DOE awards $56M to 21 concentrating solar power projects; $8M for reducing soft costs of rooftop PV systems
The US Department of Energy (DOE) will award $56 million over three years—subject to congressional appropriations—for 21 total projects to further advance advanced concentrating solar power technologies (CSP). The research projects, conducted in partnership with private industry, national laboratories and universities, support the Energy Department’s SunShot Initiative, a collaborative national effort to make solar power cost-competitive with traditional energy sources by the end of the decade.
DOE also announced the “America’s Most Affordable Rooftop Solar” competition to aggressively drive down the cost of rooftop solar energy system as well as $8 million in awards to nine small businesses to lower the cost of financing, permitting, and other “soft costs,” which can amount to nearly half the cost of residential solar systems.
CSP awards. These awards are to help speed innovations in new components to lower costs, increase operating temperatures and improve the efficiency of CSP systems. The 3-year applied research projects will focus on achieving significant improvements in CSP performance, while driving progress toward the SunShot goal of 75% cost reduction.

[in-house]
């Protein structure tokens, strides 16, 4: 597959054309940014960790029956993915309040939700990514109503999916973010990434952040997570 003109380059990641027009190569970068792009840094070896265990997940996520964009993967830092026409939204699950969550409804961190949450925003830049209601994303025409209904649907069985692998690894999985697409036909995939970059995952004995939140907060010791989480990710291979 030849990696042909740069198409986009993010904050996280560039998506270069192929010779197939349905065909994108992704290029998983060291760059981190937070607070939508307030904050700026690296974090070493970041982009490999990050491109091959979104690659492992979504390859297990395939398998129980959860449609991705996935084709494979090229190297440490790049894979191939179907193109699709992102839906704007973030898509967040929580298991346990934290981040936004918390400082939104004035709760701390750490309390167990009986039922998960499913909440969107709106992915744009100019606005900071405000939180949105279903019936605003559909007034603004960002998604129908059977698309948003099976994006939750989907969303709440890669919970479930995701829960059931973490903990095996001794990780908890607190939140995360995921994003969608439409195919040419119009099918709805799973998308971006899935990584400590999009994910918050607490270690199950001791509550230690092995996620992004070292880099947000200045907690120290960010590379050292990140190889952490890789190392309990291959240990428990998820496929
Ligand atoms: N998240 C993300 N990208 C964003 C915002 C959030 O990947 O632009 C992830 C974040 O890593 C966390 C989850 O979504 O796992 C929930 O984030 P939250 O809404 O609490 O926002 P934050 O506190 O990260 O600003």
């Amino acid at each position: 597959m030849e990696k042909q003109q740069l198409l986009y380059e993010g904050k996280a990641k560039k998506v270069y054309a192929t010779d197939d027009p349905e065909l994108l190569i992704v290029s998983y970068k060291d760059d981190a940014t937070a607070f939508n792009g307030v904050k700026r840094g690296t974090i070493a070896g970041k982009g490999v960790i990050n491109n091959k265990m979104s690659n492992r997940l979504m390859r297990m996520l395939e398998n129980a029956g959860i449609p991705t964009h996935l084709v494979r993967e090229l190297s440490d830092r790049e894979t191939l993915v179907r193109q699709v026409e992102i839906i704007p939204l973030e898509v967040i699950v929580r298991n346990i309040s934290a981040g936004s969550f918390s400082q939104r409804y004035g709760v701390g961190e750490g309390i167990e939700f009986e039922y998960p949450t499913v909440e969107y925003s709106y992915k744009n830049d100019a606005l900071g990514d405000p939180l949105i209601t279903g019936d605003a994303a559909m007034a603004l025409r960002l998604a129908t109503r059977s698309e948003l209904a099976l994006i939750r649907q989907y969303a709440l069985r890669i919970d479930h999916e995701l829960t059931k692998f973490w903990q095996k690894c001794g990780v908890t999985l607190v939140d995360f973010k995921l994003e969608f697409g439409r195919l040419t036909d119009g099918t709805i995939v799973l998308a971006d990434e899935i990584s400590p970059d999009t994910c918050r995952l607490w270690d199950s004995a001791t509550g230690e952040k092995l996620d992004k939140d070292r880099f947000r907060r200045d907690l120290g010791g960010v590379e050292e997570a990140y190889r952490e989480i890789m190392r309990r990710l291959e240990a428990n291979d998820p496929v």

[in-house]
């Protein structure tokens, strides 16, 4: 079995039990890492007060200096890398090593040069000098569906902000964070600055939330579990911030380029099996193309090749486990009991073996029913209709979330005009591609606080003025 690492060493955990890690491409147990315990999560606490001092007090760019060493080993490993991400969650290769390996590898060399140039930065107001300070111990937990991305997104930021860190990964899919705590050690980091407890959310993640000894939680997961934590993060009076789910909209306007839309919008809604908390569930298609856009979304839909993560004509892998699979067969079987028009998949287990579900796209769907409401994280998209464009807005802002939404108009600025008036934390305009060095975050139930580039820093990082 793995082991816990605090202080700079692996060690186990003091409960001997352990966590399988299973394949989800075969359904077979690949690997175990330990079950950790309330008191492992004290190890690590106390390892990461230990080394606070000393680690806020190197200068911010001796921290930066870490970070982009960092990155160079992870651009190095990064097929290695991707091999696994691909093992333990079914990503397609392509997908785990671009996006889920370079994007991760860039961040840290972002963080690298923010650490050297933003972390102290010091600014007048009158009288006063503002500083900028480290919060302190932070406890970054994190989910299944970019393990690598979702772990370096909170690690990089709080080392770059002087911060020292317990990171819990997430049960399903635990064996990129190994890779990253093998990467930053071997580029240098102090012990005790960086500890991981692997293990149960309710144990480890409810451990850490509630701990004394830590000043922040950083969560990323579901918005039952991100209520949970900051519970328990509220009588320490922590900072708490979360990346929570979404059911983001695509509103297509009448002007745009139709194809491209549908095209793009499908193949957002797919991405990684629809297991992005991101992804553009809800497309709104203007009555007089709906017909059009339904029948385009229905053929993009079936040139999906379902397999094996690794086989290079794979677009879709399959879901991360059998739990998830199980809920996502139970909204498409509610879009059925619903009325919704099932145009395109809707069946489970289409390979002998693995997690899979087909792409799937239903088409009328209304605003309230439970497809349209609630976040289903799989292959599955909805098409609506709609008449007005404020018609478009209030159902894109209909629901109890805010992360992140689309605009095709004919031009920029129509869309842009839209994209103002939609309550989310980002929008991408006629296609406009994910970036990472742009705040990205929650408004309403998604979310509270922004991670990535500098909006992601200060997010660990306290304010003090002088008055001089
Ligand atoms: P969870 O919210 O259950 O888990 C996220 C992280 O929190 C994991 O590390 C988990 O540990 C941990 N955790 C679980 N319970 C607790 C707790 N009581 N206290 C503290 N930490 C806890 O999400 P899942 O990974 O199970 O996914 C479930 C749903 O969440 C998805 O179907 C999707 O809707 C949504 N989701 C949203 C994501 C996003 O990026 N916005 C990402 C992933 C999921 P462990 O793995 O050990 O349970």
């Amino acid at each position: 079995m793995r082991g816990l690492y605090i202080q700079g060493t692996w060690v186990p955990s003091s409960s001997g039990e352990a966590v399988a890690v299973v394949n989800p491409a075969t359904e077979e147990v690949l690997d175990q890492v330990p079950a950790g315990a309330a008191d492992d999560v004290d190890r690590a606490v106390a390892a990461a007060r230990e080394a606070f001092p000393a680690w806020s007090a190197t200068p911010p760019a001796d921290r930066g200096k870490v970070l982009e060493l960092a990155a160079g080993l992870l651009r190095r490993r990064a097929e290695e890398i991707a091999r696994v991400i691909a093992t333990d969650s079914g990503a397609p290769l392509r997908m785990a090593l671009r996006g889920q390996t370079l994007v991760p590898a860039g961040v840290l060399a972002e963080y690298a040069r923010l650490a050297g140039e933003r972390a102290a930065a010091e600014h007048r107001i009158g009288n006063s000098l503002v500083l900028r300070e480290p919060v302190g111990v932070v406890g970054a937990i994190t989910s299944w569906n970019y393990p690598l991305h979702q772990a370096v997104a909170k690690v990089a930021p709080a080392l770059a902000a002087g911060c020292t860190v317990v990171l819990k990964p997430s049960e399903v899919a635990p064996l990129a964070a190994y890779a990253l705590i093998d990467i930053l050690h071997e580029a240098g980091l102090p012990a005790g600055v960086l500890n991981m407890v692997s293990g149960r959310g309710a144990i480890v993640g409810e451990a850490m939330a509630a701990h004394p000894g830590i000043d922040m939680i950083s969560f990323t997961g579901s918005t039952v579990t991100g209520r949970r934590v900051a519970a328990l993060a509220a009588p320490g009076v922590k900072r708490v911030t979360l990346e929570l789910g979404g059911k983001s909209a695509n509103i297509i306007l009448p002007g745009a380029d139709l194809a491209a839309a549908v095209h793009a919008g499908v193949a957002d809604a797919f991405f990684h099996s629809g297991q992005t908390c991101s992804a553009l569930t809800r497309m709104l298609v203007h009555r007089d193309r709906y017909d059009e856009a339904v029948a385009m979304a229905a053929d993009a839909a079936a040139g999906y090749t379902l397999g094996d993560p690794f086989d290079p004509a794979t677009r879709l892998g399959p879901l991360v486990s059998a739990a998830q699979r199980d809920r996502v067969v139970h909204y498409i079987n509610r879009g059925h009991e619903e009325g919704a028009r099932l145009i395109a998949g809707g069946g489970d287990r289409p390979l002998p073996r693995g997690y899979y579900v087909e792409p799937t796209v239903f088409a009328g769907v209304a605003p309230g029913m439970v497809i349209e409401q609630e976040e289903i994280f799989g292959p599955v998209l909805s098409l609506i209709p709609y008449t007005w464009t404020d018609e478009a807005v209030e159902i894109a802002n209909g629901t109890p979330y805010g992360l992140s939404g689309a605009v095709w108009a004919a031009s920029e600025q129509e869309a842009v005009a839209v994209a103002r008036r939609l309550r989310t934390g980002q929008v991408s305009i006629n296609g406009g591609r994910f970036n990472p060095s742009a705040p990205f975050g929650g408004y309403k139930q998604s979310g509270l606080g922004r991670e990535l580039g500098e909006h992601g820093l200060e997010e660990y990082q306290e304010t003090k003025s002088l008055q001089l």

CSP technologies use mirrors to reflect and concentrate sunlight to produce heat, which is then used to produce electricity. CSP systems are distinguished from other solar energy technologies by their ability to store energy as heat so that consumer demand can be met even when the sun is not shining, including during the night. These systems can be combined with existing fossil-fuel plants to allow for flexible power generation.
The projects will develop innovative concepts for potential performance breakthroughs and demonstrate new approaches in the design of collectors, receivers, and power cycle equipment used in CSP systems.
Each of these subsystems is critical to CSP operation: the collectors collect and concentrate the Sun’s energy onto the receiver; the receiver accepts and transfers the heat energy to the power cycle; and the power cycle converts the heat energy into electricity. Developing low-cost collectors, high-temperature receivers, and high-efficiency power cycles are critical to subsequent power system integration, engineering scale-up, and commercial production for clean electricity generation.
As part of a planned three-year initiative, Congress has appropriated an initial $16.3 million in fiscal year 2011. The Energy Department plans to make additional requests totaling $39.7 million to Congress in FY13 and FY14 to support these innovative CSP projects.
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Competition. “America’s Most Affordable Rooftop Solar competition” offers a total of $10 million in prize money to the first three US teams that can install 5,000 rooftop solar PV systems at an average price of $2 per watt. By setting an ambitious target, the competition aims to spur creative public-private partnerships, original business models, and innovative approaches to make solar energy affordable.